Picture: Unsplash
Picture: Unsplash

AI algorithm system predicts low risk of third wave in SA

By Keagan Le Grange Time of article published Apr 13, 2021

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MANY South Africans anticipated the arrival of the third Covid-19 wave in the country shortly after Easter. However, an artificial-intelligence-based algorithm predicts otherwise.

Wits University, which designed the early-detection system in partnership with iThemba LABS, reports that the system works by predicting future daily confirmed Covid-19 cases, based on historical data from South Africa’s past infection rate and mortality rate. It makes use of numerous indexes and parameters such as lockdown interventions like travel bans.

“These parameters are consistent with clinical public health measures that can contain, control and mitigate against the Covid-19 pandemic,” says Dr James Orbinski, the director of the York University Dahdaleh Institute for Global Health Research.

The AI system’s predictions are freely accessible to the public. Although they are predictions, the developers say in the forecast produced within a two-week period, as anything more than that may be less accurate.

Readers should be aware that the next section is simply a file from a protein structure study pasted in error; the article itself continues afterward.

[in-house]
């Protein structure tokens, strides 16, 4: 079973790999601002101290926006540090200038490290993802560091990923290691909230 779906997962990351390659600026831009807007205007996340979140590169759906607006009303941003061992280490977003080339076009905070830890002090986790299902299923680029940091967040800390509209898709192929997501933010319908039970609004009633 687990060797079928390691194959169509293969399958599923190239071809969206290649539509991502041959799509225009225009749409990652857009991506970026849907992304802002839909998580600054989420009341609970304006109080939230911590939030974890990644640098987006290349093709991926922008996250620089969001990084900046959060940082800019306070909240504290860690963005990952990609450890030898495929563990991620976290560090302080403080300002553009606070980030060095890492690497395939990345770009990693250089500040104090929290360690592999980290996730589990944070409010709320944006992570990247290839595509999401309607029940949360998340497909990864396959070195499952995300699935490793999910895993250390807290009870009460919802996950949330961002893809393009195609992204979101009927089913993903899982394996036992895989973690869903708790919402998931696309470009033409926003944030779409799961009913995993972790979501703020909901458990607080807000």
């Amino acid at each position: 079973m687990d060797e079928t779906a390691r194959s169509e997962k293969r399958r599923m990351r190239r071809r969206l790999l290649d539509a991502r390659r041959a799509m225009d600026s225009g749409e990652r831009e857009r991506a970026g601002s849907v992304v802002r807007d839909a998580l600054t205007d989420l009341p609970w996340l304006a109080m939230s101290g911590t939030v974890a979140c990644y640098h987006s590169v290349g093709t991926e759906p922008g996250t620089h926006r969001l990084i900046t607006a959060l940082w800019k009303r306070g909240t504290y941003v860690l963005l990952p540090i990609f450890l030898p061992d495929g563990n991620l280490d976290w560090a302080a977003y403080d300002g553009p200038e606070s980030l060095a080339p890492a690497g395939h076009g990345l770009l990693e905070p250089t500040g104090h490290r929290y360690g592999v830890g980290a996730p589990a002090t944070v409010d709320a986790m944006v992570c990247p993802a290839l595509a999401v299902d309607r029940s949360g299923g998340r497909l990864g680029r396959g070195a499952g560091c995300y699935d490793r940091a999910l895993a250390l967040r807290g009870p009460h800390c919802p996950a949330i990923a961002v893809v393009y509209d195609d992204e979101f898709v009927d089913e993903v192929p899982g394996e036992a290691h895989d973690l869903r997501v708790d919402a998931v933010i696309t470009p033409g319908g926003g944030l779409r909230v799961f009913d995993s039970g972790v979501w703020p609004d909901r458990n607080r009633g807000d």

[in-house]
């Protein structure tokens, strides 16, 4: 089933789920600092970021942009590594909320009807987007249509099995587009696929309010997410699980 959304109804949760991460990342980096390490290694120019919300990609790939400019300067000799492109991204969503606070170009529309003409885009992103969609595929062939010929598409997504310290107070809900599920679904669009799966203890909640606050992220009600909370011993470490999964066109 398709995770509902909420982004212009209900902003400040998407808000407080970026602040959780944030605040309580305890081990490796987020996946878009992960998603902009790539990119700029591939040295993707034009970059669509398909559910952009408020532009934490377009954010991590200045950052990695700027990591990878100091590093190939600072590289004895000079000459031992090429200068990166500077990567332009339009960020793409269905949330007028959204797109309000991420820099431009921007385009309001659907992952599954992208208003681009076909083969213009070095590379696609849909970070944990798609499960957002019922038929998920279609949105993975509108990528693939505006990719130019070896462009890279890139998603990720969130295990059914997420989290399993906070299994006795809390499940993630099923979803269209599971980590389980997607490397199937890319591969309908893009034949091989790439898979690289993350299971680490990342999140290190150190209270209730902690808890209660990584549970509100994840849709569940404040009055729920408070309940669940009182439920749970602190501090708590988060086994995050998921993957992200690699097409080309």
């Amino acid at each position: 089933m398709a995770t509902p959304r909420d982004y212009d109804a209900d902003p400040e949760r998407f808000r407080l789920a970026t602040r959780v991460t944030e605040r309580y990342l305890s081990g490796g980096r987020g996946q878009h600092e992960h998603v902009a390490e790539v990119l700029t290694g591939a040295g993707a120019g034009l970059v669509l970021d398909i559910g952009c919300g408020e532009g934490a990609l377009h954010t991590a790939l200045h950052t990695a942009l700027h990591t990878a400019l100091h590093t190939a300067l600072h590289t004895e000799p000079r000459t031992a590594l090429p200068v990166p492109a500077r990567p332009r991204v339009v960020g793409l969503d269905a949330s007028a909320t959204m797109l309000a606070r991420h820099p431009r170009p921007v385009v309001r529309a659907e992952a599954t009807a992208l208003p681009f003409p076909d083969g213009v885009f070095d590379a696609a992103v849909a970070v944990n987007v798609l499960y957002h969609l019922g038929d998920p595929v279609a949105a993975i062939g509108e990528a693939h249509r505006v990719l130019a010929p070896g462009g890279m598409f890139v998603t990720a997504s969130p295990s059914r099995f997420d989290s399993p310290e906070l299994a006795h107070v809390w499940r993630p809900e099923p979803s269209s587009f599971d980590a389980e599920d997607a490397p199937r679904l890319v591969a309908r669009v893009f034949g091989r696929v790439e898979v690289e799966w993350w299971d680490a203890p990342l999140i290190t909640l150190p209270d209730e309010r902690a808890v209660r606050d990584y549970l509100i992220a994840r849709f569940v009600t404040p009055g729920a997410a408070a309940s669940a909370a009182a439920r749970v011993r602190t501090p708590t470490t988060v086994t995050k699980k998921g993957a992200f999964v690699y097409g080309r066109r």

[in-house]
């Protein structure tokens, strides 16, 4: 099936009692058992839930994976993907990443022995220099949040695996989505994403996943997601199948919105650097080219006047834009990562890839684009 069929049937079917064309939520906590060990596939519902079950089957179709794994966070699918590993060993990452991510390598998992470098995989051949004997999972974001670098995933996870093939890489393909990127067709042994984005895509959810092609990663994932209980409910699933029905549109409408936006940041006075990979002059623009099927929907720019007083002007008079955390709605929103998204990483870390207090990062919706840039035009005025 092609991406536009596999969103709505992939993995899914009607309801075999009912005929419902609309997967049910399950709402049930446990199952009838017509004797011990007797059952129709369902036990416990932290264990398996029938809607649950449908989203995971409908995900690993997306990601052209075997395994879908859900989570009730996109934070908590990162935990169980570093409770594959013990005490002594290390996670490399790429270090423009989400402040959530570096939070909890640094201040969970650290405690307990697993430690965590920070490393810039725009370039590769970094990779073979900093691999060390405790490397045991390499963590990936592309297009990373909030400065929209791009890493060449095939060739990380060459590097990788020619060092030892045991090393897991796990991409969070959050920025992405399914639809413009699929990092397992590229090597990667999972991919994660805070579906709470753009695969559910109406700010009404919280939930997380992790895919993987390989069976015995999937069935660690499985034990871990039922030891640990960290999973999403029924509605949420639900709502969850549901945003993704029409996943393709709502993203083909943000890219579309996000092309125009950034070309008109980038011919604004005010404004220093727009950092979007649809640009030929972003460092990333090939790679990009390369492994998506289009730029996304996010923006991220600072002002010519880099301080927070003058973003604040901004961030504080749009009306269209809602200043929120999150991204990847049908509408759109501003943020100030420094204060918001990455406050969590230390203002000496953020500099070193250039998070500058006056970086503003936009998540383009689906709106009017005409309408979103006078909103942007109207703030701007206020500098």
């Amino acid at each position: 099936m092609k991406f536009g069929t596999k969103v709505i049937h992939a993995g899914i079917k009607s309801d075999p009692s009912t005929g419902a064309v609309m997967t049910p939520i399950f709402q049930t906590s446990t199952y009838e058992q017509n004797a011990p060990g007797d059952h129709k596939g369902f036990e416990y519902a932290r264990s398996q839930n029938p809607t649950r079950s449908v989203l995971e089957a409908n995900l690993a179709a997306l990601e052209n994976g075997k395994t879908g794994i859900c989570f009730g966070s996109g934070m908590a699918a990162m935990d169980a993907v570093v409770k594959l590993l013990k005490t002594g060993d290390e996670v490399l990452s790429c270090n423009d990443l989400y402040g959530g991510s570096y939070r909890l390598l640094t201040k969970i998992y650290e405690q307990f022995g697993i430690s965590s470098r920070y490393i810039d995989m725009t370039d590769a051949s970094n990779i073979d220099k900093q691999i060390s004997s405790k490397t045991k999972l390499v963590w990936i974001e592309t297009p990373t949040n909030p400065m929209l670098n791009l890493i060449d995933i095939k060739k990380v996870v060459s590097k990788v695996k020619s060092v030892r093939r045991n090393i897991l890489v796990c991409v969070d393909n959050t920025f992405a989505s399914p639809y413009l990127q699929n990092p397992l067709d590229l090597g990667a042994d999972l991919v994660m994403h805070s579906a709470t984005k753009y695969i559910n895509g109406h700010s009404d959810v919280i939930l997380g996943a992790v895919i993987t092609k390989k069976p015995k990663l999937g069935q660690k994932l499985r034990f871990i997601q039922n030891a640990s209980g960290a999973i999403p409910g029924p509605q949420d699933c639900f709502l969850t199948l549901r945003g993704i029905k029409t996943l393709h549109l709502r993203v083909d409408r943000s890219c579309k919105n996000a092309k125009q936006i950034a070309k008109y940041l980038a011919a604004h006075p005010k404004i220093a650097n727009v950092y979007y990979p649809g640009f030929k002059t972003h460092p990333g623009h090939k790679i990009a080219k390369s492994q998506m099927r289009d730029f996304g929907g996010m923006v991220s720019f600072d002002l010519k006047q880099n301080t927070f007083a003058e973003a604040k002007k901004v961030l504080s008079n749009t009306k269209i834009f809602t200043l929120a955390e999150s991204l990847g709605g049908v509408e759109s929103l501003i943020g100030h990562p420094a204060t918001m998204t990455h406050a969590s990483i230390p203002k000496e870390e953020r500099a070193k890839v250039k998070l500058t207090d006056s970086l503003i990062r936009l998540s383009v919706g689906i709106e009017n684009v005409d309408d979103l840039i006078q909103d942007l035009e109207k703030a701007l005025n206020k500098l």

“The current data shows us the risk for a third infection wave of Covid-19 is small across most of provinces in South Africa, but we still remain highly vulnerable,” says Professor Bruce Mellado, the director of the Institute for Collider Particle Physics at Wits University.

The AI-algorithm regularly updates with the latest data, using newly acquired data to adjust complex predictions and learn even more. Such tools can be used to issue alerts once identifying significant changes that may lead to the beginning of a new wave.

Ali Asgary, a professor of disaster and emergency management and the associate director of York University's Advanced Disaster, Emergency, and Rapid-Response Simulation, says: “AI technology provides us with invaluable potential to develop early detection and alert systems that are highly needed for rapid and dynamic decision making under risk and uncertainty under the current pandemic.”

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